When I first started at Georgia Tech, I had the tremendously good fortune to hire a really, really, really good technician. (One of my first blog posts was on hiring a tech vs. a postdoc when starting a new lab.) Jessie was an amazing technician for a whole bunch of reasons, including that she was really good at working with undergrads in the lab.
At one point, I was in the lab while she was training a new student in the lab and I heard her say something like, “I’m not sure if I did a good job of explaining that. Can you tell me what you heard so I can try again if I didn’t explain it well?” I loved that approach. It made it so that, if the student got something wrong when they explained it back or tried it the first time, it wasn’t their fault – it was that it hadn’t been explained well enough.
I probably don’t use Jessie’s strategy as much as I should, but it relates to some other things I do with new folks in the lab. I try to make it clear that there are lots of things to learn as one develops as a scientist – everyone needs to learn how to read a paper, how to design an experiment, the various techniques we use in the lab, how to analyze data, how to write, etc. We all make mistakes along the way. Asking questions and getting help from others is a totally normal and desirable part of this process of developing as a scientist. I think part of the similarity with Jessie’s strategy is this: we need to create lab environments where it’s okay for people to make mistakes and to learn from them.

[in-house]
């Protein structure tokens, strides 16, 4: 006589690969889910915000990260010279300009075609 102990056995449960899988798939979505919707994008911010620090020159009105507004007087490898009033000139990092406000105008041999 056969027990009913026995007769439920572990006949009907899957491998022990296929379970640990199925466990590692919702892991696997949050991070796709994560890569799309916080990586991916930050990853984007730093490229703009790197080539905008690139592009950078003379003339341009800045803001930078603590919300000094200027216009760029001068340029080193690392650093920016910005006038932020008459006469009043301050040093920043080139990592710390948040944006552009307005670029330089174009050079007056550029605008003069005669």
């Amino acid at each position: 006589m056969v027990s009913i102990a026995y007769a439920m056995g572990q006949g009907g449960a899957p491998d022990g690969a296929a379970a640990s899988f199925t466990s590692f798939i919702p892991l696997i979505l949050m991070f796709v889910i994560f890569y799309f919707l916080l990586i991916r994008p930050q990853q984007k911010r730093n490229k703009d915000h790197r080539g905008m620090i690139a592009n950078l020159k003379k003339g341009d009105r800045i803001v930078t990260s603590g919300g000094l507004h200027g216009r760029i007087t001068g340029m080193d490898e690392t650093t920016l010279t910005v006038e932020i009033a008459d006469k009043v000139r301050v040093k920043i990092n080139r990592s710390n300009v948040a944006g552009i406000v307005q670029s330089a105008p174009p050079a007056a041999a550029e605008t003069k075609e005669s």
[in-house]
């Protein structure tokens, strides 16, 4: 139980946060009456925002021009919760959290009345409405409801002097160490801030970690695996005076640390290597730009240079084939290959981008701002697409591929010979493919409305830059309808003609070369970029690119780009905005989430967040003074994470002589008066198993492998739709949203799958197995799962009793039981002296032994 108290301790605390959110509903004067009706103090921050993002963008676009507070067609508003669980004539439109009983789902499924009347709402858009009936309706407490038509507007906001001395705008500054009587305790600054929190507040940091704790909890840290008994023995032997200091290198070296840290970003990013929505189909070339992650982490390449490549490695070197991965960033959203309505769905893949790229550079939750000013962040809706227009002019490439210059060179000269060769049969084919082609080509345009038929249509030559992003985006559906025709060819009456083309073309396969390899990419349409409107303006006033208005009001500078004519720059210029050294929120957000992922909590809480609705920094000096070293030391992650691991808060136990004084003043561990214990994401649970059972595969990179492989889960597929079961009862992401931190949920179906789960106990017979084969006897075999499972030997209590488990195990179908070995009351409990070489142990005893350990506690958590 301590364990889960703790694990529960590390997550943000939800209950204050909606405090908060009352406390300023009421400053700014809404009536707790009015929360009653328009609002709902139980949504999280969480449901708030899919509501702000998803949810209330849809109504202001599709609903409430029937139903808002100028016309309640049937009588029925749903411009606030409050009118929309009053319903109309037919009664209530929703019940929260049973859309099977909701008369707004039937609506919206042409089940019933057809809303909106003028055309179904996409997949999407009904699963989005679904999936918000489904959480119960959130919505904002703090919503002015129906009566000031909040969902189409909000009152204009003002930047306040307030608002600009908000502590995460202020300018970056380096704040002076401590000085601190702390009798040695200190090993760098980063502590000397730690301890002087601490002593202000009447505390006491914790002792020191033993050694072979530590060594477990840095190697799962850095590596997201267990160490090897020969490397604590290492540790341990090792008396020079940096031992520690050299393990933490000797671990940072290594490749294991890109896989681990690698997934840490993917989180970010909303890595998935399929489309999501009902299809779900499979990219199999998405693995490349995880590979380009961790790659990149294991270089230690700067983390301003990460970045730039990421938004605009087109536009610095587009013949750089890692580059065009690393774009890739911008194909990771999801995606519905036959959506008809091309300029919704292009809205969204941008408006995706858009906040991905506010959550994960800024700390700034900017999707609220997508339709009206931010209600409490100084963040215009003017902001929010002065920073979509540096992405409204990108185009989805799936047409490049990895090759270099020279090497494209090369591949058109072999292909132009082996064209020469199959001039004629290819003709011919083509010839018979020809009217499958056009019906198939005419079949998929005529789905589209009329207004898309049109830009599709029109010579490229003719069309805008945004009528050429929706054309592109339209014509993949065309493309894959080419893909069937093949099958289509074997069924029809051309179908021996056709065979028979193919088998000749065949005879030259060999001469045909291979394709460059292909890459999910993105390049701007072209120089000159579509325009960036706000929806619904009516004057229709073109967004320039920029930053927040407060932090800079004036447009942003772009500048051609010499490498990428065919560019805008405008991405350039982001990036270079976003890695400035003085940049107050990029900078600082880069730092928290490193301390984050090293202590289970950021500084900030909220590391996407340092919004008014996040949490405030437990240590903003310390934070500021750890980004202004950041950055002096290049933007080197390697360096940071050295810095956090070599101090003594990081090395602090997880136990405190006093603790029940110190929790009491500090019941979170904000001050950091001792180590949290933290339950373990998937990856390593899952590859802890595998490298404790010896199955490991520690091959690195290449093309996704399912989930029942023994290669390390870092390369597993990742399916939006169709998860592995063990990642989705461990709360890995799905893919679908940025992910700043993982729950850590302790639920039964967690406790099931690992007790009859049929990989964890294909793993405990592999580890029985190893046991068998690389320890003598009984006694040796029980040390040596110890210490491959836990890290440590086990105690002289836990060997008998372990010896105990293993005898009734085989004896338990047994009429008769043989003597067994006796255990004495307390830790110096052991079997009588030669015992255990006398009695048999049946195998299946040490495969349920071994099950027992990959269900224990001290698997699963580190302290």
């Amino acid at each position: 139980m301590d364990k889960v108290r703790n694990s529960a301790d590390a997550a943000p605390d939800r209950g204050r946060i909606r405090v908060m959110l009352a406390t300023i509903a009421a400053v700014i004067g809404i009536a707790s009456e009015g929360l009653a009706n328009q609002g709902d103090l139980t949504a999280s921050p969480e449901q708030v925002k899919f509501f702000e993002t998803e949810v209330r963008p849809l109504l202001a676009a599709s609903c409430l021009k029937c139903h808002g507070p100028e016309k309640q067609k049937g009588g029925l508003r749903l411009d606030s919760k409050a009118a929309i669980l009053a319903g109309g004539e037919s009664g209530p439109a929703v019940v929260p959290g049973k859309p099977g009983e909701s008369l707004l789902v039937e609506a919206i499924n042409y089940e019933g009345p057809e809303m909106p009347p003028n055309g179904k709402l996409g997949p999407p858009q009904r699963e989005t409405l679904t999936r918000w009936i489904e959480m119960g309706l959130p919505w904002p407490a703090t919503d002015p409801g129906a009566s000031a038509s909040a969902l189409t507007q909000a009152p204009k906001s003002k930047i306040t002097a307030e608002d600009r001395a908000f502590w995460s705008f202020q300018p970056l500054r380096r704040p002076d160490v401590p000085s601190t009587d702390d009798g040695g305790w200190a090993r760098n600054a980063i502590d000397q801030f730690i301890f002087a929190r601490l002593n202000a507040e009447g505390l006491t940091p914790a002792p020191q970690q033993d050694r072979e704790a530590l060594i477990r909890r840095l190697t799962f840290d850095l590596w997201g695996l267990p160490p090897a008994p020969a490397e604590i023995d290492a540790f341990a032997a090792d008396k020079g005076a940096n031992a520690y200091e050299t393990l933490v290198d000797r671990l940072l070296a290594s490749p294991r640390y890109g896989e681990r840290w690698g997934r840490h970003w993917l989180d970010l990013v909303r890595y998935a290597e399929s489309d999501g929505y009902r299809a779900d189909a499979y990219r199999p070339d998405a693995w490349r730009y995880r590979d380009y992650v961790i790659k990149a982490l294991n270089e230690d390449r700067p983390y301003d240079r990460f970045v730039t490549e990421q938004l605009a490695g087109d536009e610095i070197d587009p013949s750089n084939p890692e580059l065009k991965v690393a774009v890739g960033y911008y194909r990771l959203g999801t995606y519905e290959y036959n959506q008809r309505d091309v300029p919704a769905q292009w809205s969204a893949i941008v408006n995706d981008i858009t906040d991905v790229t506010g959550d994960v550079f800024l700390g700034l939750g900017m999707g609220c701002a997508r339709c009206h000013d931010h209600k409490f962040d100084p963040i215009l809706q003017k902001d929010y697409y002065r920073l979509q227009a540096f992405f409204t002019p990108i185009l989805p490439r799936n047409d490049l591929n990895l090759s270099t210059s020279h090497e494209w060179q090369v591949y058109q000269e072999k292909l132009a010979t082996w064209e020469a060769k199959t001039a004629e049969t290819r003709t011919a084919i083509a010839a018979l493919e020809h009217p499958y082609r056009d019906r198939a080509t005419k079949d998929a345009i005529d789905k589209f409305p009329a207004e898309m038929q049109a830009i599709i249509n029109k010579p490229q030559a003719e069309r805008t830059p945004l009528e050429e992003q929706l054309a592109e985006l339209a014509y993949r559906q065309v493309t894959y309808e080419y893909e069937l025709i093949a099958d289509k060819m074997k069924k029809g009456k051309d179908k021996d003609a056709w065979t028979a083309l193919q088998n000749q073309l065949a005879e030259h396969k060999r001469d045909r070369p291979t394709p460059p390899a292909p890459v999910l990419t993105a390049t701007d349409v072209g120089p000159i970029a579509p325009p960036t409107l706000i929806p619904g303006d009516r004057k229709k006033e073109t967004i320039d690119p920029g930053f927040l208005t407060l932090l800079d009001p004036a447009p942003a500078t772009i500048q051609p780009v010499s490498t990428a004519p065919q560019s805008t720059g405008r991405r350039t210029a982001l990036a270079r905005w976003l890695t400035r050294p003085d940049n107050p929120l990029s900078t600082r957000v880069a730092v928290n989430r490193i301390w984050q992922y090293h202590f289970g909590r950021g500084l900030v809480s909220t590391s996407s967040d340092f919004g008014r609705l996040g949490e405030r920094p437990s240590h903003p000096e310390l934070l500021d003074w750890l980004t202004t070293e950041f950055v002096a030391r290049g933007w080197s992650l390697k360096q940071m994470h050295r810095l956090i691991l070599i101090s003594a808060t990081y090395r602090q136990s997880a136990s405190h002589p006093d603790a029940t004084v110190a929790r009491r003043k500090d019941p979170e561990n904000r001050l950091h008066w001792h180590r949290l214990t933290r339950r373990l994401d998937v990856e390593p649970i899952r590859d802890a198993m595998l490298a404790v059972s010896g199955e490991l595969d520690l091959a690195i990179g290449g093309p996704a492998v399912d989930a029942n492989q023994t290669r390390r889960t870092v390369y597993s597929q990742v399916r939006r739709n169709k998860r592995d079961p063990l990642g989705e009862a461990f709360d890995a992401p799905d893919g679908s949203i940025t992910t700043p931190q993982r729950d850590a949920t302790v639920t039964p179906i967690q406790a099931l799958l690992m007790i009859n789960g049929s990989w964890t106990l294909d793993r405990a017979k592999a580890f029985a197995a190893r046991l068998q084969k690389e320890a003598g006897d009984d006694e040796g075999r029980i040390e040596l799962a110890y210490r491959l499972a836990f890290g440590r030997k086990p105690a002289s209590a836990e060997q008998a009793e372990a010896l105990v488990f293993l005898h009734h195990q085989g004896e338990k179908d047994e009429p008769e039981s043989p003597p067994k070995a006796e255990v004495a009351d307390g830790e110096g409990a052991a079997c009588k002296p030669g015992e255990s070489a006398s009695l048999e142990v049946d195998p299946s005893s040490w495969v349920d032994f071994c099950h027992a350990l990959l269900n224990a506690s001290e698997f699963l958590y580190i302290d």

Or, as Andrew MacDonald recently put it:
This framing also relates to something I was reminded of on twitter (I can’t find the original tweet now) that I have used in teaching in the past and plan on using again this semester. The idea is to reframe the way we ask our classes about questions – instead of “Does anyone have any questions?” (which all too often leads to crickets), ask “What questions do you have?” The last time I taught intro bio, I occasionally would pause to ask students to write down different things they were unsure of. We then covered some in class, and, for things that weren’t covered, they had a list prepared for office hours, study groups with friends, etc.
Creating a supportive, constructive environment in the lab and classroom definitely takes sustained effort rather than just quick strategies, but quick strategies are still helpful. So, I’m curious to hear about other strategies people use – similar to Jessie’s question or asking “What questions do you have?” – that can help. I’d love to get more ideas!